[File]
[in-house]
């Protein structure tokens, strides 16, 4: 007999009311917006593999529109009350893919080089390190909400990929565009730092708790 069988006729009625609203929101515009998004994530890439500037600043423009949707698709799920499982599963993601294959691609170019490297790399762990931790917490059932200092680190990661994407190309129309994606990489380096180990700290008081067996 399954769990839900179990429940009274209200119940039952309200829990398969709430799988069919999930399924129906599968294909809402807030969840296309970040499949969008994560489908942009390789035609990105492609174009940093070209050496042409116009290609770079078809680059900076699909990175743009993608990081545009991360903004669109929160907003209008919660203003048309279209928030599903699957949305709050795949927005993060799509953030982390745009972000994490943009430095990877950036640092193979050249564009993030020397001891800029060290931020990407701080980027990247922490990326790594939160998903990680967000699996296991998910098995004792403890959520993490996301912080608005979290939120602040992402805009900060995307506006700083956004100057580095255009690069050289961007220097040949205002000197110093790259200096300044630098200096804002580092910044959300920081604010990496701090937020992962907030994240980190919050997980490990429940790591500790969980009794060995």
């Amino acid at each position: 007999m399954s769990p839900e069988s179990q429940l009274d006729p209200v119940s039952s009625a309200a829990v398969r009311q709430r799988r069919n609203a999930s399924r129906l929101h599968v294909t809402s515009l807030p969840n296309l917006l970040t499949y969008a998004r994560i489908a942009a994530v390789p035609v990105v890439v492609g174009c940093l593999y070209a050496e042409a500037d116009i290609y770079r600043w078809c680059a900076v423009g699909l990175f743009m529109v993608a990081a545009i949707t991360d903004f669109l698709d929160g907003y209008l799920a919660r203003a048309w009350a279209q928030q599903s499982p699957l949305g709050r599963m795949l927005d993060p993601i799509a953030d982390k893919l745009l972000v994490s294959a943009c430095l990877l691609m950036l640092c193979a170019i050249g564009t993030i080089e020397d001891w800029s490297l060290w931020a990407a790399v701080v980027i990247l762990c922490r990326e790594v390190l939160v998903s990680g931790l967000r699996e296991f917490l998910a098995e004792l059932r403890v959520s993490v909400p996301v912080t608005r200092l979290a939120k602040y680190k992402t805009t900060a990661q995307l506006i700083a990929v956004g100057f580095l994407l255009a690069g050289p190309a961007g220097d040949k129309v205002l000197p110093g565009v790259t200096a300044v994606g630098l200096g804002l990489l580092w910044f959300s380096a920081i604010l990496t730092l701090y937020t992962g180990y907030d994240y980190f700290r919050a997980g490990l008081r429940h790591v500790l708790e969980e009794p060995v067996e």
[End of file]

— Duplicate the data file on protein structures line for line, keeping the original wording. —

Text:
[in-house]
């Protein structure tokens, strides 16, 4: 007999009311917006593999529109009350893919080089390190909400990929565009730092708790 069988006729009625609203929101515009998004994530890439500037600043423009949707698709799920499982599963993601294959691609170019490297790399762990931790917490059932200092680190990661994407190309129309994606990489380096180990700290008081067996 399954769990839900179990429940009274209200119940039952309200829990398969709430799988069919999930399924129906599968294909809402807030969840296309970040499949969008994560489908942009390789035609990105492609174009940093070209050496042409116009290609770079078809680059900076699909990175743009993608990081545009991360903004669109929160907003209008919660203003048309279209928030599903699957949305709050795949927005993060799509953030982390745009972000994490943009430095990877950036640092193979050249564009993030020397001891800029060290931020990407701080980027990247922490990326790594939160998903990680967000699996296991998910098995004792403890959520993490996301912080608005979290939120602040992402805009900060995307506006700083956004100057580095255009690069050289961007220097040949205002000197110093790259200096300044630098200096804002580092910044959300920081604010990496701090937020992962907030994240980190919050997980490990429940790591500790969980009794060995």
């Amino acid at each position: 007999m399954s769990p839900e069988s179990q429940l009274d006729p209200v119940s039952s009625a309200a829990v398969r009311q709430r799988r069919n609203a999930s399924r129906l929101h599968v294909t809402s515009l807030p969840n296309l917006l970040t499949y969008a998004r994560i489908a942009a994530v390789p035609v990105v890439v492609g174009c940093l593999y070209a050496e042409a500037d116009i290609y770079r600043w078809c680059a900076v423009g699909l990175f743009m529109v993608a990081a545009i949707t991360d903004f669109l698709d929160g907003y209008l799920a919660r203003a048309w009350a279209q928030q599903s499982p699957l949305g709050r599963m795949l927005d993060p993601i799509a953030d982390k893919l745009l972000v994490s294959a943009c430095l990877l691609m950036l640092c193979a170019i050249g564009t993030i080089e020397d001891w800029s490297l060290w931020a990407a790399v701080v980027i990247l762990c922490r990326e790594v390190l939160v998903s990680g931790l967000r699996e296991f917490l998910a098995e004792l059932r403890v959520s993490v909400p996301v912080t608005r200092l979290a939120k602040y680190k992402t805009t900060a990661q995307l506006i700083a990929v956004g100057f580095l994407l255009a690069g050289p190309a961007g220097d040949k129309v205002l000197p110093g565009v790259t200096a300044v994606g630098l200096g804002l990489l580092w910044f959300s380096a920081i604010l990496t730092l701090y937020t992962g180990y907030d994240y980190f700290r919050a997980g490990l008081r429940h790591v500790l708790e969980e009794p060995v067996e």